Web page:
by the exclusive distribution contract to resell them in Puerto
These decisions make clear that, under the law protecting
Mendez as an exclusive distributor, Mendez's rights were not
violated by the transactions between DiGiorgio and Grande, which
took place in New Jersey. In other words, the contracts between
Mendez and the Suppliers were not breached because, under Puerto
Rico law, an exclusive distributor does not have the right to
enjoin transactions that take place outside Puerto Rico, even if
the products are exchanged for ultimate resale in Puerto Rico.
The conduct of DiGiorgio and Mendez under the circumstances of
this case cannot be said to be an interference with Mendez's
The Court is aware that the Court of First Instance in Puerto
Rico specifically stated that, in making its ruling regarding
the scope of Law 75, it did not intent to dispose of any
tortious interference claim. The dismissal of the tortious
interference claim, however, is the inescapable result of the
Court of First Instance's decision. The Court of First Instance
limited Mendez's rights as the Suppliers' exclusive distributor
by prohibiting it from taking action against the DiGiorgio
Grande transactions. Because those transactions do not affect
Mendez's contractual rights, they cannot give rise to a cause of
action for tortious interference with contract. DiGiorgio and
Mendez are each entitled to summary judgment on this basis.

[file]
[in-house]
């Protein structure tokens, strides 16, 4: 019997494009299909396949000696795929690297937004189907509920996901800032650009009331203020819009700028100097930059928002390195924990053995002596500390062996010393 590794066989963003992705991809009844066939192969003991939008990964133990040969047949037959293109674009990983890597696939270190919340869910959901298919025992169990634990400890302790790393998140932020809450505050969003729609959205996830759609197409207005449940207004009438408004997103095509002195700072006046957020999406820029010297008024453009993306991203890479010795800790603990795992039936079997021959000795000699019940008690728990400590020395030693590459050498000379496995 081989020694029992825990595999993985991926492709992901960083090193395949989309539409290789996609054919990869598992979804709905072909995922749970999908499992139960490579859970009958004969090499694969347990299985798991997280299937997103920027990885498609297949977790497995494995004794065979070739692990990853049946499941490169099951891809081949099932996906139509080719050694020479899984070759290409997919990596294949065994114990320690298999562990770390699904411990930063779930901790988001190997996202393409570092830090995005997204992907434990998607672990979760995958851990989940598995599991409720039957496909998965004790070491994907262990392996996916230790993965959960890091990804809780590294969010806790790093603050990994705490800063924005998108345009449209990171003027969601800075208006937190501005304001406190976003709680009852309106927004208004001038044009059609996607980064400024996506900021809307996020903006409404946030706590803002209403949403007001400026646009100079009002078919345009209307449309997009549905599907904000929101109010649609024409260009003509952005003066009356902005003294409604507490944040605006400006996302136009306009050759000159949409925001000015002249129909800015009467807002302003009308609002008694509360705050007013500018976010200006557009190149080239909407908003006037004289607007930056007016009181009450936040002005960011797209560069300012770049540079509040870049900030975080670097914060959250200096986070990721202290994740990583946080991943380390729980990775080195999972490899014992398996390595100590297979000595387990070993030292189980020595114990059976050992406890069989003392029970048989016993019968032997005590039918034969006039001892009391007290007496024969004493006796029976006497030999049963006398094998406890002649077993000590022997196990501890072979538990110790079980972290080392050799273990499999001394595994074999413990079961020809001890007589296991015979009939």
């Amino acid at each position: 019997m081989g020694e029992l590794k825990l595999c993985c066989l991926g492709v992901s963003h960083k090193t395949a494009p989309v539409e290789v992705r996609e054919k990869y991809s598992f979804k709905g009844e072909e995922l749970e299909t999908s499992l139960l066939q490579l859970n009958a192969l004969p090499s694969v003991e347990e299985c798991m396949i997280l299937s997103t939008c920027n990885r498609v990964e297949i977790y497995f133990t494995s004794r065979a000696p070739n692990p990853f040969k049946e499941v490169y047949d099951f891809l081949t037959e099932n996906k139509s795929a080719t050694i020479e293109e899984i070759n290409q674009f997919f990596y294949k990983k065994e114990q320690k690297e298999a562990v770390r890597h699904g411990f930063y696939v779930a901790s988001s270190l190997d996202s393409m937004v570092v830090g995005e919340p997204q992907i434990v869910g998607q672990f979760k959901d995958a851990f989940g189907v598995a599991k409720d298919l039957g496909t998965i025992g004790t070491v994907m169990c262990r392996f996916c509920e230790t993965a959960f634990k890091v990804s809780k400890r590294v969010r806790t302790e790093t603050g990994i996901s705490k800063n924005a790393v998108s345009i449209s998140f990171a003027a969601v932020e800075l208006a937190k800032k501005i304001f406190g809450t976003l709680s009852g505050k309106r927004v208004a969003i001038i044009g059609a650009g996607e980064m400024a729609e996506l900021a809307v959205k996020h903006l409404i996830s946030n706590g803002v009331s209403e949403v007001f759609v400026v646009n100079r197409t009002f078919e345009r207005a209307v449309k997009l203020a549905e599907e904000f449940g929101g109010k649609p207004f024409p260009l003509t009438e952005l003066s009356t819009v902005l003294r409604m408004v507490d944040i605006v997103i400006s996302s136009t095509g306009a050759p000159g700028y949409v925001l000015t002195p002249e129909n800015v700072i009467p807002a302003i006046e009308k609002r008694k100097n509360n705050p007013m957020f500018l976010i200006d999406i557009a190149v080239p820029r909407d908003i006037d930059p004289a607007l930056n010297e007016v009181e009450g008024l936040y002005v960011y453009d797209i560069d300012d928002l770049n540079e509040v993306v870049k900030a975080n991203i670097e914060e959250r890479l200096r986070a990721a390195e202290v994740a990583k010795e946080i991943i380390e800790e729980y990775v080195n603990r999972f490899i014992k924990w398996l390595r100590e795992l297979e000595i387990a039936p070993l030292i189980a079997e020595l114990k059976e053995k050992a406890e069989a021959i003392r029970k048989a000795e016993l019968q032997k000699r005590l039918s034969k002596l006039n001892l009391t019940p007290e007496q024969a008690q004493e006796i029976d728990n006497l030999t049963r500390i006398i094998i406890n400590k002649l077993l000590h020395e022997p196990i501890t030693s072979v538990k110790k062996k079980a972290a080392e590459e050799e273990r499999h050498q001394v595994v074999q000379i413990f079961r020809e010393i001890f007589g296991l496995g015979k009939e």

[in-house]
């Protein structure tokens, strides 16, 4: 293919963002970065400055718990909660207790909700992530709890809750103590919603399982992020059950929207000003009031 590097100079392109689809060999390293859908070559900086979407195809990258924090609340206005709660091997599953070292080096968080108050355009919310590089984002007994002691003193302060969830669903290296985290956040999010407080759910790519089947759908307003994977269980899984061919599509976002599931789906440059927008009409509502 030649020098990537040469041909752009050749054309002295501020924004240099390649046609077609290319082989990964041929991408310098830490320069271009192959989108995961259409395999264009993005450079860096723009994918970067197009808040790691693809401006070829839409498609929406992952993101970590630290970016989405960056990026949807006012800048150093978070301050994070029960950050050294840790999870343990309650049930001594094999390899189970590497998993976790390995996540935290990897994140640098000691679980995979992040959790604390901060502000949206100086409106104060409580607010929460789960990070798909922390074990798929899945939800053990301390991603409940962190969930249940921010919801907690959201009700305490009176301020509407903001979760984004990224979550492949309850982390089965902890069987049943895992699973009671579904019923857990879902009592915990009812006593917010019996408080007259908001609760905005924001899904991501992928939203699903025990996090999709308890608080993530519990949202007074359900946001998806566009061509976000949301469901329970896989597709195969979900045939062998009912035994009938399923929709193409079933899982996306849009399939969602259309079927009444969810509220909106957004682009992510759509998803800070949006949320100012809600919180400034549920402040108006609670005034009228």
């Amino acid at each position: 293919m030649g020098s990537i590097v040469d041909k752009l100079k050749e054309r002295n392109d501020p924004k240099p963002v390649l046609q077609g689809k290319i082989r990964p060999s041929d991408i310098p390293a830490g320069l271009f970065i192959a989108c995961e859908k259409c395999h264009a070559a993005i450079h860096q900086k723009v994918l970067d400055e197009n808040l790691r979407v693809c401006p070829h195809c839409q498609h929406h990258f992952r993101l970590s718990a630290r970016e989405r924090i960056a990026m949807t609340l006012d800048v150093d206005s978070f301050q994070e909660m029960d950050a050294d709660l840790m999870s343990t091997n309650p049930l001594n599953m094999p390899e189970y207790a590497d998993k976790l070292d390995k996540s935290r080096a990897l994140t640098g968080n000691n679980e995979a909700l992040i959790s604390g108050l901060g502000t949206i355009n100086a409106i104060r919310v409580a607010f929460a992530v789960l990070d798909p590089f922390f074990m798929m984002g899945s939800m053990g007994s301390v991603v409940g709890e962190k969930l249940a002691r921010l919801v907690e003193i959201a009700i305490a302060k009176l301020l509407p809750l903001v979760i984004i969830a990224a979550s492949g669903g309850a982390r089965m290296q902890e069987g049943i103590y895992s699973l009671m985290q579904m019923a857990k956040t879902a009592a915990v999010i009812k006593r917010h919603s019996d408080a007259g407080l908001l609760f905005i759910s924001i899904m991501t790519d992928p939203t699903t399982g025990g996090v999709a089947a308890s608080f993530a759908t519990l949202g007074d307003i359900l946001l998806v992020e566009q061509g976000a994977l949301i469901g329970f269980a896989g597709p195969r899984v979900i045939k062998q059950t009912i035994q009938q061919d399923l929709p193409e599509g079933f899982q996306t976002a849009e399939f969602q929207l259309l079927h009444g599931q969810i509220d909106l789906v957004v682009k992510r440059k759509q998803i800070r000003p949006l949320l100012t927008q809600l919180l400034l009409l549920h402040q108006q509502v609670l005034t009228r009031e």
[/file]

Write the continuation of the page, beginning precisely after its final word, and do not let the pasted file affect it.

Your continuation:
In sum, the Court finds that, as a matter of law, Mendez has
not offered any evidence to demonstrate that either DiGiorgio or
Grande maliciously and intentionally interfered with its
contracts. And, even if Mendez had made such a showing, Mendez
cannot as a matter of law show that such interference resulted
in a breach of those contracts. For these reasons, summary
judgment is granted for DiGiorgio and Grande on Mendez's
tortious interference counterclaim. Moreover, because Mendez's
counterclaim for declaratory judgment is entirely derivative of
its tortious interference counterclaim, it also cannot stand.
Summary judgment also will be granted for DiGiorgio and Grande
on the declaratory judgment counterclaim.
Mendez cross-moves for futher discovery that it claims is
required before the summary judgment motion may be decided. Such
request is denied. None of the lines of inquiry proposed by
Mendez could produce facts that would reveal a contract right on
Mendez's behalf that would be infringed by the DiGiorgio-Grande
transactions. Even if additional discovery would solidify
Mendez's position that it had "exclusive distributor" rights in
Puerto Rico, such a showing would have no bearing on the Court's
finding that DiGiorgio and Grande did not maliciously interfere
with Mendez's rights. Nor is there even an allegation of
improper conduct by DiGiorgio or Grande. The only further
evidence sought by Mendez related to DiGiorgio's "plans" to sell
products to grocers located in Puerto Rico. Such plans, even if
discovered, could not amount to malice.
For the reasons stated, DiGiorgio's and Grande's motions for
summary judgment are granted. Mendez's cross-motion for
additional discovery is denied.
Plaintiff DiGiorgio Corporation ("DiGiorgio") and Third Party
Defendant A. Cordero Badillo, Inc., d/b/a Supermercados Grande
("Grande") have each filed motions for summary judgment on the
counterclaims asserted by Defendant Mendez and Company, Inc.
The Court has considered the motions and the evidentiary
submissions from all the parties and concluded that, as a matter
of law, Mendez cannot prevail on its counterclaims.
It is on this — day of October, 2002:
ORDERED that DiGiorgio's motion for summary judgment on
Mendez's counterclaims is GRANTED; and
ORDERED that Grande's motion for summary judgment on Mendez's
counterclaims is GRANTED.